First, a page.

In operation, a global front-end fetches a single instruction stream and divides it into threadlets and sends them to multiple physical cores, which schedule and execute the instructions. Extensive and repeated grouping and renaming of registers is done on a by-threadlet basis. While there is an overhead associated with this it is more than compensated for by the improvement in instruction per cycle (IPC) throughput, the company indicates.
Soft Machines uses its own instruction set internally but provides software that converts standard instructions to the VISC ISA. It reportedly can provide an ARM-to-VISC conversion layer and has a prototype x86-to-VISC converter.
The company has developed a dual virtual core system-on-chip prototype and the VISC architecture was presented at the Linley Processor Conference held in Santa Clara, October 22 and 23. The prototype system-chip platform allows 3D, video DRAM controller and HD video and has been used to run Linux OS, UEFI (Unified Extensible Firmware Interface) Bios, benchmarks running on Linux and Android 4.0 (Ice Cream Sandwich).
Benchmark results are shown in the table and figure below. The table shows the dual-core VISC prototyping performing at a higher IPC than a series of ARM and Intel processors, while the figure companies the dual-core VISC prototype against a Cortex-A15 core and achieving between about twice and seven times the IPC on a series of benchmarks.
VISC achieves highest IPC in SPEC 2006 single-thread benchmark using GCC 4.6 compiler. Source: Soft Machines.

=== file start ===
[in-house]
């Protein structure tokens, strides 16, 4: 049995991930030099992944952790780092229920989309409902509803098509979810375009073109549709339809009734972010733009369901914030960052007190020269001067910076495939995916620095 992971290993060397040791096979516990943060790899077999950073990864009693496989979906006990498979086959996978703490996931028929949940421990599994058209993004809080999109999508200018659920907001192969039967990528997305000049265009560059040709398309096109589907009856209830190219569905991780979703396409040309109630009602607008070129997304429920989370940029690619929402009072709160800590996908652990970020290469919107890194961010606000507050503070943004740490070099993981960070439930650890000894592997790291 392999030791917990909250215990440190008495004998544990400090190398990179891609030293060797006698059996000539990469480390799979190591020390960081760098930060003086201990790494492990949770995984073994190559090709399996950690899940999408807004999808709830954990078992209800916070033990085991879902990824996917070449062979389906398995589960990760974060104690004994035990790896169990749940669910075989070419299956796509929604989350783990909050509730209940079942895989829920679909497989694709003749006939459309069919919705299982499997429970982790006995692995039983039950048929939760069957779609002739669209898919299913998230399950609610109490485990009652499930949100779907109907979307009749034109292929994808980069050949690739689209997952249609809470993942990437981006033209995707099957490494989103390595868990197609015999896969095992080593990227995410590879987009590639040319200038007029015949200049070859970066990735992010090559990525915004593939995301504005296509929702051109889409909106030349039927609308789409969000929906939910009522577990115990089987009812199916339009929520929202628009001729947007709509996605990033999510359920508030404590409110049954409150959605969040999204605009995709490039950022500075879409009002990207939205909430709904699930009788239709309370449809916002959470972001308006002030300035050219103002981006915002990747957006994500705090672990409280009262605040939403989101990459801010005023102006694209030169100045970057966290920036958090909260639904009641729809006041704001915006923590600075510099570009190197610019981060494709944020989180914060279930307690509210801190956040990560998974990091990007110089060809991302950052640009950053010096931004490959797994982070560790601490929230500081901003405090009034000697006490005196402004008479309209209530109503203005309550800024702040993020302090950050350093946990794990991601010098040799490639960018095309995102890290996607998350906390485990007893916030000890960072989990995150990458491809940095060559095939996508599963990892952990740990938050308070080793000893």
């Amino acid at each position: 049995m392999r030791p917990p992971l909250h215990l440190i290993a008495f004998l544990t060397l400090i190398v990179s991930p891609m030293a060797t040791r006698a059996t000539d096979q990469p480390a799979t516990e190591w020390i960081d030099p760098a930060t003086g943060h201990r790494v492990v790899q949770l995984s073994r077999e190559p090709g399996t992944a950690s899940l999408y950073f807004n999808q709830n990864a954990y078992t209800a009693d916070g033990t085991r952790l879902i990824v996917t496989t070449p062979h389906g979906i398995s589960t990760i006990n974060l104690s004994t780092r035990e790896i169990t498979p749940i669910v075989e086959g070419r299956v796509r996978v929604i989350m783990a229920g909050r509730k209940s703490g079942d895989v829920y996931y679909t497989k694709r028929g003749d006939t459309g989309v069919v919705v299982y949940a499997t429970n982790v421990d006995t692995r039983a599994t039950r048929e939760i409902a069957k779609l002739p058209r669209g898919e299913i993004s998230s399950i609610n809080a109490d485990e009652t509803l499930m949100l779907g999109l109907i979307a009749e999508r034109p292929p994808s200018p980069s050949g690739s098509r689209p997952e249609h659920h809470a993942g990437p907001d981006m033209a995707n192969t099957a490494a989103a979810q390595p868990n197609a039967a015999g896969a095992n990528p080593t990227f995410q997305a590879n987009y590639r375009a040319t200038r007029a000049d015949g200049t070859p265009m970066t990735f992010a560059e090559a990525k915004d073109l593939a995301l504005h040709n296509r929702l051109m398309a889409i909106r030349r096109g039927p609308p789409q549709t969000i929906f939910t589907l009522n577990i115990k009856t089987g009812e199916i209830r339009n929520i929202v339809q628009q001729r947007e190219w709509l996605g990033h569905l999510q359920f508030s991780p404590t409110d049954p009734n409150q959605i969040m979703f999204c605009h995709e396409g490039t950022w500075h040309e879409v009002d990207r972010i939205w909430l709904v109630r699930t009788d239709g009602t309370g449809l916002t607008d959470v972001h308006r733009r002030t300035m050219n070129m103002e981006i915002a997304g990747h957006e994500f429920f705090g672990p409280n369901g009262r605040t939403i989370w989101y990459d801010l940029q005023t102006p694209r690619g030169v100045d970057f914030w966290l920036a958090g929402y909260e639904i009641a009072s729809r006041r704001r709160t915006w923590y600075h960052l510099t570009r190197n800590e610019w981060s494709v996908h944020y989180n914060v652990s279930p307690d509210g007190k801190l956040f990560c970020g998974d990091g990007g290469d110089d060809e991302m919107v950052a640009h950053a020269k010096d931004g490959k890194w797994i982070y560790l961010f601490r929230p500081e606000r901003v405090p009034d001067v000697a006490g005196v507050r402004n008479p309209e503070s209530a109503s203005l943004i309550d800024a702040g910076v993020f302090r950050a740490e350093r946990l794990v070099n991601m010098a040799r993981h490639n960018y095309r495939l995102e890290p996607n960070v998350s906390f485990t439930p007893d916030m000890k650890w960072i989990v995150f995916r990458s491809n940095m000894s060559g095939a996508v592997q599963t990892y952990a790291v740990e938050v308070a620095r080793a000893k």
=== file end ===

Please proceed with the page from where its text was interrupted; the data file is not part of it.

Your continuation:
VISC dual virtual core prototype compared against Cortex-A15 single core processor in terms of performance/MHz. Scale shows performance against Cortex-A15 normalized at 1.00. Source: Soft Machines.
This ability to outperform even high-end ARM and Intel cores is another reason to take Soft Machines seriously, although it is noticeable that nowhere in the presentation materials is the clock frequency referenced. This may suggest that due to silicon complexity or the use of an FPGA as prototyping platform the implementation is limited in terms of the clock frequency, and absolute performance, it can achieve.
"We founded Soft Machines with the mission of reviving microprocessor performance-per-watt scaling. We have done just that with the VISC architecture, marking the start of a new era of CPU designs," said Abdallah, in a statement. "CPU scaling was declared dead when the power wall forced CISC- and RISC-based designs into multi-core implementations that require unrealistically complex multi-threading of sequential applications. The VISC architecture solves this problem 'under the hood' by running virtual hardware threads on virtual cores that far exceed the efficiency of software multi-threading."
It now waits to be seen which company will be first to declare that the VISC approach to improving IPC does indeed work across meaningful workloads and scales as the company claims. Could that company be investor Advanced Micro Devices with its devices made by foundry and investor Globalfoundries?